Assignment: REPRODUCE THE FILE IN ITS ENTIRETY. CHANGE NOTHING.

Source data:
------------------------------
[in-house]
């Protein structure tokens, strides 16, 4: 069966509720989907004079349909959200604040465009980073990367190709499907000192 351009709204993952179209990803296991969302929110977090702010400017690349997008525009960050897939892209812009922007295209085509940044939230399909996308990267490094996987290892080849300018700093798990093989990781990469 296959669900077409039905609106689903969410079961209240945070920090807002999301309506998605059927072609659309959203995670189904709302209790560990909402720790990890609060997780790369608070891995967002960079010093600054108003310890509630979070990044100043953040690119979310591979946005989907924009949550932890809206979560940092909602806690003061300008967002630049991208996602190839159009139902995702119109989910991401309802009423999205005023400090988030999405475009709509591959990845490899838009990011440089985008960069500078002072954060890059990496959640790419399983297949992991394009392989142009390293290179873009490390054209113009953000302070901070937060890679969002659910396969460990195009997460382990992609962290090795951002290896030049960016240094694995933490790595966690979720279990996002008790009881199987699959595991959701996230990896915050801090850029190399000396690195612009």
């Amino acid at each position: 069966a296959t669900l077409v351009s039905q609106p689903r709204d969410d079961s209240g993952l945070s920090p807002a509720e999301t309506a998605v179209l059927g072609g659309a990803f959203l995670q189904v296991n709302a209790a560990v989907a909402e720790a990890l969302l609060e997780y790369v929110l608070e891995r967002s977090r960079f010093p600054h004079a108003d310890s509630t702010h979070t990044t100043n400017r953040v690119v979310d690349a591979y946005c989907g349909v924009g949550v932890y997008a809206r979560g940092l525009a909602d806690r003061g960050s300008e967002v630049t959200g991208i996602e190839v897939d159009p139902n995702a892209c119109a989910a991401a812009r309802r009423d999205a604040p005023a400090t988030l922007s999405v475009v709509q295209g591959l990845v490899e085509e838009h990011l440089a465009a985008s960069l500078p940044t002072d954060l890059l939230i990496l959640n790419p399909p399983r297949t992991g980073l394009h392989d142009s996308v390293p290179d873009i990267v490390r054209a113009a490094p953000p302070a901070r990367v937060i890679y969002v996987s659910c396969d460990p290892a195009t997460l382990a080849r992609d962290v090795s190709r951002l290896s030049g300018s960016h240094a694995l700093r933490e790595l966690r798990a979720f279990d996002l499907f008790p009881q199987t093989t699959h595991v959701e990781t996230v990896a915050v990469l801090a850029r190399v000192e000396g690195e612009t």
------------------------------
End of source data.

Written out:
[in-house]
């Protein structure tokens, strides 16, 4: 069966509720989907004079349909959200604040465009980073990367190709499907000192 351009709204993952179209990803296991969302929110977090702010400017690349997008525009960050897939892209812009922007295209085509940044939230399909996308990267490094996987290892080849300018700093798990093989990781990469 296959669900077409039905609106689903969410079961209240945070920090807002999301309506998605059927072609659309959203995670189904709302209790560990909402720790990890609060997780790369608070891995967002960079010093600054108003310890509630979070990044100043953040690119979310591979946005989907924009949550932890809206979560940092909602806690003061300008967002630049991208996602190839159009139902995702119109989910991401309802009423999205005023400090988030999405475009709509591959990845490899838009990011440089985008960069500078002072954060890059990496959640790419399983297949992991394009392989142009390293290179873009490390054209113009953000302070901070937060890679969002659910396969460990195009997460382990992609962290090795951002290896030049960016240094694995933490790595966690979720279990996002008790009881199987699959595991959701996230990896915050801090850029190399000396690195612009």
């Amino acid at each position: 069966a296959t669900l077409v351009s039905q609106p689903r709204d969410d079961s209240g993952l945070s920090p807002a509720e999301t309506a998605v179209l059927g072609g659309a990803f959203l995670q189904v296991n709302a209790a560990v989907a909402e720790a990890l969302l609060e997780y790369v929110l608070e891995r967002s977090r960079f010093p600054h004079a108003d310890s509630t702010h979070t990044t100043n400017r953040v690119v979310d690349a591979y946005c989907g349909v924009g949550v932890y997008a809206r979560g940092l525009a909602d806690r003061g960050s300008e967002v630049t959200g991208i996602e190839v897939d159009p139902n995702a892209c119109a989910a991401a812009r309802r009423d999205a604040p005023a400090t988030l922007s999405v475009v709509q295209g591959l990845v490899e085509e838009h990011l440089a465009a985008s960069l500078p940044t002072d954060l890059l939230i990496l959640n790419p399909p399983r297949t992991g980073l394009h392989d142009s996308v390293p290179d873009i990267v490390r054209a113009a490094p953000p302070a901070r990367v937060i890679y969002v996987s659910c396969d460990p290892a195009t997460l382990a080849r992609d962290v090795s190709r951002l290896s030049g300018s960016h240094a694995l700093r933490e790595l966690r798990a979720f279990d996002l499907f008790p009881q199987t093989t699959h595991v959701e990781t996230v990896a915050v990469l801090a850029r190399v000192e000396g690195e612009t």